We received an interesting telephone call on a private line earlier today from a company called “ONLINE PC CARE” or something similar regarding recent errors on my computer that had been reported to Microsoft. The representative, who had an Indian accent, inquired if I had recently had popups on my Windows computer noting that an error had occurred and if I wanted to submit this information to Microsoft for Review. The representative went further to say they as an “official” partner of Microsoft that they had access to this information and were calling to assist in rectifying the errors.  I further asked “If their company represented Microsoft”, answer was “No”, however an “official partner”. Upon inquiring to the cost, they informed me that if the “software” was under warranty there would not be any costs and would otherwise inform me of the expense once the diagnosis was completed.

I politely informed the gentleman that I was not completely comfortable with allowing a 3rd party access to my PC or conduct a scan. He then informed me that , any unauthorized access would be considered “Hacking” and a “Federal Offense”. Now would me allowing RDC (remote Desktop connection), or the 3rd party mal-ware considered “authorization”? Regardless, I was curious and played along….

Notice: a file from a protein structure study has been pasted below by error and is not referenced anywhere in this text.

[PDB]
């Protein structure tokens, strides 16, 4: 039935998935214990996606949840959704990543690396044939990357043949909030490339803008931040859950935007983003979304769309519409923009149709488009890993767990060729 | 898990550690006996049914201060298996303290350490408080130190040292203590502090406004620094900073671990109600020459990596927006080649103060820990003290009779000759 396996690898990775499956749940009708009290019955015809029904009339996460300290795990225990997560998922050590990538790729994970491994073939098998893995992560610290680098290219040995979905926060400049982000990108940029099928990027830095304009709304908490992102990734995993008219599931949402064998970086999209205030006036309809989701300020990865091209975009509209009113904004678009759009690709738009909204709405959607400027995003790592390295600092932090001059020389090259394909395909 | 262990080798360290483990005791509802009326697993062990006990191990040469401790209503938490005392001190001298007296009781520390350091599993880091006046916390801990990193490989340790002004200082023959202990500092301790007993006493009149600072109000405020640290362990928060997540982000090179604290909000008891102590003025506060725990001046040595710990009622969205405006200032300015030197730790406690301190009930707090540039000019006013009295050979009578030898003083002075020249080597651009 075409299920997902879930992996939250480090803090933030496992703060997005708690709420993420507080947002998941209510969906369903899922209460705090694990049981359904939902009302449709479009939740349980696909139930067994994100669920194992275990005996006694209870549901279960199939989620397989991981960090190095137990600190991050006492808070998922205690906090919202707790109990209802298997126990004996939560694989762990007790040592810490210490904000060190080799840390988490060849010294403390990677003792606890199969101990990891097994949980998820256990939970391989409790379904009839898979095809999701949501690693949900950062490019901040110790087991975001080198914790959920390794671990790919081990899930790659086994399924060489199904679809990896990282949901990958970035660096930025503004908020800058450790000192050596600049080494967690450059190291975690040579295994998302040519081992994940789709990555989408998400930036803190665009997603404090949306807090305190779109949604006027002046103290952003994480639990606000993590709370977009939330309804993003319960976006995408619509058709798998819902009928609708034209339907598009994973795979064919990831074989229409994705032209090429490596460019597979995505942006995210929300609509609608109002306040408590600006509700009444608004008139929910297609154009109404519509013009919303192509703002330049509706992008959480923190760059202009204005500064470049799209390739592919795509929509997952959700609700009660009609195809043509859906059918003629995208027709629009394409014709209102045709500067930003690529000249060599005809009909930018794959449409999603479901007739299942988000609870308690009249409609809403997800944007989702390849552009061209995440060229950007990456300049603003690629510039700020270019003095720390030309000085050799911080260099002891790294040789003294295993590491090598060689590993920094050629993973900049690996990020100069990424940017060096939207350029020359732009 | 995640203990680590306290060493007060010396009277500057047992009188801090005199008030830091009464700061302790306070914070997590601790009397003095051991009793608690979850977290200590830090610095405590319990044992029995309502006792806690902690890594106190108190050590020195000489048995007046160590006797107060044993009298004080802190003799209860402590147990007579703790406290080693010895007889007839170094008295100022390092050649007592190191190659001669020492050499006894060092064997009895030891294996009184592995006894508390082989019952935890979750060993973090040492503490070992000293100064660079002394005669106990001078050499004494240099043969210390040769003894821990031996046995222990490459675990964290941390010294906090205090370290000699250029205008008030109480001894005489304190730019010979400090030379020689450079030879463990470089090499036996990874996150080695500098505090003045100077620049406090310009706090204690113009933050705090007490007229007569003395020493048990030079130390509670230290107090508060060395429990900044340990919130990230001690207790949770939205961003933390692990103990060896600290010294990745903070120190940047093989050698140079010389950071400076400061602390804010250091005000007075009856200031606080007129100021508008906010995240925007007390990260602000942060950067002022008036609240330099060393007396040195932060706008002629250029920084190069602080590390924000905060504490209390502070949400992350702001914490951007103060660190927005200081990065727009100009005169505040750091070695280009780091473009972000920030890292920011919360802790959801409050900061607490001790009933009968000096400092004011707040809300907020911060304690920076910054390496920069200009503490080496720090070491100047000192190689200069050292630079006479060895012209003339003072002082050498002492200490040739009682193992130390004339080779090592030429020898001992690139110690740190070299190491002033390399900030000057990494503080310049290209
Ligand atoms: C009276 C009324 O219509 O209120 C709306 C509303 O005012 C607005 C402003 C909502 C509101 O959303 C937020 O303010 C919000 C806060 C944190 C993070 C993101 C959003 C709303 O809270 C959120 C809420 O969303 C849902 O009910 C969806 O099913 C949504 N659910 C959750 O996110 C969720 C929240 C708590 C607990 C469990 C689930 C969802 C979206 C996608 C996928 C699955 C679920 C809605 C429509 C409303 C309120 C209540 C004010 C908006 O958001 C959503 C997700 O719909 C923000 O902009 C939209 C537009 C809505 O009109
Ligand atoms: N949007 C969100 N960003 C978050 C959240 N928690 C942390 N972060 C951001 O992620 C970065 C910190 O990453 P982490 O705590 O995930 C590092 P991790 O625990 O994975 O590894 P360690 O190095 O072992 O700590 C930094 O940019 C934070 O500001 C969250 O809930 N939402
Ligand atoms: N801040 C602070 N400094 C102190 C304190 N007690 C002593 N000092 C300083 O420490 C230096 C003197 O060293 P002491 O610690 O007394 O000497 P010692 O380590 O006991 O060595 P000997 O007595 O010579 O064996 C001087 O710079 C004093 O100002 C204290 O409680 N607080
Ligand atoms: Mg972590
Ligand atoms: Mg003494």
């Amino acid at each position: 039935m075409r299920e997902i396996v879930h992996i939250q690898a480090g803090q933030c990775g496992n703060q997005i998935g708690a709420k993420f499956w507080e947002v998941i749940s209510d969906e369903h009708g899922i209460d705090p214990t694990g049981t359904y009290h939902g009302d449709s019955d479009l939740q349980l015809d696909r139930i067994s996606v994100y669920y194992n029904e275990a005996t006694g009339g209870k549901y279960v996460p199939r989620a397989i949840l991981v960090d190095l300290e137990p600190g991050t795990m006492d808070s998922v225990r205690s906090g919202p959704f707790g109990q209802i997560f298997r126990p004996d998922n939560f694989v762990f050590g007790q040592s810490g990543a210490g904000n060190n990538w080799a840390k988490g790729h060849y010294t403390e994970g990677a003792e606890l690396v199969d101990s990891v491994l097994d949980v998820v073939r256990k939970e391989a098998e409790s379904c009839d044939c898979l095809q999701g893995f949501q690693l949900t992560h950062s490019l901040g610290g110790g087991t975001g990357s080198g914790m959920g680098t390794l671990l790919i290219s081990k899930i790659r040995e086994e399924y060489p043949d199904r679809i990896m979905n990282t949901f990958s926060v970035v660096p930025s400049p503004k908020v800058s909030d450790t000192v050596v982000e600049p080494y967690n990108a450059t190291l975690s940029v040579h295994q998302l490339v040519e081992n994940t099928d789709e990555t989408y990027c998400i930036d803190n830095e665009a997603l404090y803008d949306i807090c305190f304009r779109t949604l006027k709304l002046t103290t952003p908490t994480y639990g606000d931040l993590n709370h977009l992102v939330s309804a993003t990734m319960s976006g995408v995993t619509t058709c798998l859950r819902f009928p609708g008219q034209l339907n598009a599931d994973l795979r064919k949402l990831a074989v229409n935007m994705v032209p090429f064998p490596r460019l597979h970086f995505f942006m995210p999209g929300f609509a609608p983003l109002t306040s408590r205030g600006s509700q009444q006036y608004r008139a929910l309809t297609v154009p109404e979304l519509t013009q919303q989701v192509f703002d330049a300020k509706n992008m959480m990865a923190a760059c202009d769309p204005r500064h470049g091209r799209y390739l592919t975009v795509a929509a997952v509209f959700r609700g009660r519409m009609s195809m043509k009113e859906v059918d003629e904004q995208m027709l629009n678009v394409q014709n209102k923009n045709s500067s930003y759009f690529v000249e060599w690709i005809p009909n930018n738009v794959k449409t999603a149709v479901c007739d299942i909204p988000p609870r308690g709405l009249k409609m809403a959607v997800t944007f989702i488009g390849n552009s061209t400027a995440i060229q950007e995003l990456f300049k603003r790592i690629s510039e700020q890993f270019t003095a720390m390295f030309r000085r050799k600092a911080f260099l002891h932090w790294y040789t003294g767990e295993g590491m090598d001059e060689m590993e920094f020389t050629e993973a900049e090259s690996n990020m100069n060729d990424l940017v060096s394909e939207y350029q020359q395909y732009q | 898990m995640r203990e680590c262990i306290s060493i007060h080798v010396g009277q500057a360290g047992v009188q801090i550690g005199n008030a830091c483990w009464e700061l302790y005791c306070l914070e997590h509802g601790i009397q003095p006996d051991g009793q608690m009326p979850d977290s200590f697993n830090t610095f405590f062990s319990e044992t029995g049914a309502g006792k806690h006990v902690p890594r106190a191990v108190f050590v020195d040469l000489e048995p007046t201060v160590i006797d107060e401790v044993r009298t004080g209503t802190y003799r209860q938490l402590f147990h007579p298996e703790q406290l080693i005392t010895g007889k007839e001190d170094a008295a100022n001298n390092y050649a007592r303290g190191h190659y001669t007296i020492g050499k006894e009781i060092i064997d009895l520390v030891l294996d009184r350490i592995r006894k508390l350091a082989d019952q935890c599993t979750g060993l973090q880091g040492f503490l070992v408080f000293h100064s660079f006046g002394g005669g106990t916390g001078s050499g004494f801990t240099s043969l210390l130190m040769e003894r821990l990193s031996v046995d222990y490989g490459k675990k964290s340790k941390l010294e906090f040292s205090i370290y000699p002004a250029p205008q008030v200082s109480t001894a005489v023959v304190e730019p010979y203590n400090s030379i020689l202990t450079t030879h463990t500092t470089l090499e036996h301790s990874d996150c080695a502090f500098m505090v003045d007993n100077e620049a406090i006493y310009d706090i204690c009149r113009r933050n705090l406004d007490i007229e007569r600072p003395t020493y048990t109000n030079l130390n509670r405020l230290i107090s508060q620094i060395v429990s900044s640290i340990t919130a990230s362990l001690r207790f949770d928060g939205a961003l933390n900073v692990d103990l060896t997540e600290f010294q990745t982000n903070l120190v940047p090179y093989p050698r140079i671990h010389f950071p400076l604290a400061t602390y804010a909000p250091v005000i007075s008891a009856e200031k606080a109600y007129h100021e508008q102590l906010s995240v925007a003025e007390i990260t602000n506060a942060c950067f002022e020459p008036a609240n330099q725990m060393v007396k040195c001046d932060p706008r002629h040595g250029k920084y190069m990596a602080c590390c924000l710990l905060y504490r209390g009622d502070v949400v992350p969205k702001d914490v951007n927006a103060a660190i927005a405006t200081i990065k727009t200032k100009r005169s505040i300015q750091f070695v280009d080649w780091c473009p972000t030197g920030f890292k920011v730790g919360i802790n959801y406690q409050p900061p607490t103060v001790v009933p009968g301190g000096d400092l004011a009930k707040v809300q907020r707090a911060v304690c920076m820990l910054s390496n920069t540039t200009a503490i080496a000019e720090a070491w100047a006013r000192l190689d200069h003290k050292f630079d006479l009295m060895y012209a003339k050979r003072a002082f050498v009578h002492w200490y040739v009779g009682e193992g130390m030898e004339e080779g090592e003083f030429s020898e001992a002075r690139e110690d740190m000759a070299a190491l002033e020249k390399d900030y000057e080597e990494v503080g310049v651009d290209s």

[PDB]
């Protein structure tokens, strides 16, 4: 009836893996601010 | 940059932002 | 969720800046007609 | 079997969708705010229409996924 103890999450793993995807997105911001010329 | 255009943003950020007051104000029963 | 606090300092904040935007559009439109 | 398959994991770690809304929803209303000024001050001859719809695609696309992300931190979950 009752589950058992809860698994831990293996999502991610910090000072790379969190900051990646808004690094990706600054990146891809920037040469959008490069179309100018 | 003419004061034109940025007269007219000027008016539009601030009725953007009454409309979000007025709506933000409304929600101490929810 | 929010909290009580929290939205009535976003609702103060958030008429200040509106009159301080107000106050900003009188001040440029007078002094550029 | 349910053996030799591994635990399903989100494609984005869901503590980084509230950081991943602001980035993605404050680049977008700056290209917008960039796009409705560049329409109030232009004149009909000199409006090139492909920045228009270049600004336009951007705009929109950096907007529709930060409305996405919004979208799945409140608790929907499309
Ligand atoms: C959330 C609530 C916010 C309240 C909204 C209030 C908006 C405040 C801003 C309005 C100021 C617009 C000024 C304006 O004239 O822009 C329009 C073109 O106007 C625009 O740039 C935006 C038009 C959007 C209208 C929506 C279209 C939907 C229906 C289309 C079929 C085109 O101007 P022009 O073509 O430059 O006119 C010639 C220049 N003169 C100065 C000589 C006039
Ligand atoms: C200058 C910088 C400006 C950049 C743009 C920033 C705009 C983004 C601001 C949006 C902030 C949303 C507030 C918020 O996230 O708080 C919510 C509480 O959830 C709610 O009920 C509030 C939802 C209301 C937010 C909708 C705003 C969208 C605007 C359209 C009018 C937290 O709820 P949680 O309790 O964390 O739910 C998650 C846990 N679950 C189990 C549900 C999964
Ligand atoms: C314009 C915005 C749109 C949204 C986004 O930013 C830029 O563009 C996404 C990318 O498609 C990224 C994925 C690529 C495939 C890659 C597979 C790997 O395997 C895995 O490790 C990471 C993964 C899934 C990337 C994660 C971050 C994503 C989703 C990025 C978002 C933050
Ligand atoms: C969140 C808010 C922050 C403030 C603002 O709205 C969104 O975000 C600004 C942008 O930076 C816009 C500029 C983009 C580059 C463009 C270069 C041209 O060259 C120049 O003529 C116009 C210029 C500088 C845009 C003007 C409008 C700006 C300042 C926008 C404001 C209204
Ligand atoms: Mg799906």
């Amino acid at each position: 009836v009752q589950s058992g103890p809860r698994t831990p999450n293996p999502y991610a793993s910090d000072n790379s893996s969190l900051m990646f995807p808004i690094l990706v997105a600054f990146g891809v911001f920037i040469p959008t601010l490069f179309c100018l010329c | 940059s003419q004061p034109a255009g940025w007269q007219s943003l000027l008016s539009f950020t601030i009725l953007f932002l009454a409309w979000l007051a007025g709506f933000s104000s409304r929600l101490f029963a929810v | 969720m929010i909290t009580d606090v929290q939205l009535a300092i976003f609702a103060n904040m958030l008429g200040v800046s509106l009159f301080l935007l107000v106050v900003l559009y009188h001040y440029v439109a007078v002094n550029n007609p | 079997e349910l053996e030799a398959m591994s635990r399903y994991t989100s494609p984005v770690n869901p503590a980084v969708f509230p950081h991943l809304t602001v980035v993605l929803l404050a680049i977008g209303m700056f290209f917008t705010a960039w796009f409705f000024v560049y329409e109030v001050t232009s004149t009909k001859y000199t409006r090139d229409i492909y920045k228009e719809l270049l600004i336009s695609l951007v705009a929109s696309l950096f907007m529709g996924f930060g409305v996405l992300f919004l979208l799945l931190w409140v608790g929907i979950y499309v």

Q: Do I recall seeing any errors on my screen?
A: Not that I recall? But let’s be honest, it is Windows – of course there are errors. However, in MS’ defense Windows 7 is pretty stable.

Q: Was I aware that malicious software had been installed on my computer and was sending information over the Internet?
A: I was shocked, my computer infected? What can we do?

Q: Am I sitting in front of my computer now?
A: Yes, what would you like me to look at?

Q: Do you see the green “Start” icon in the bottom left?
A: I should have said yes, obviously they were looking for Windows XP based computers. Both Windows Vista and Windows 7 have a rounded Windows icon in the bottom right.

Q: CLICK – they hung up.
A: They could have been disconnected, but unlikely.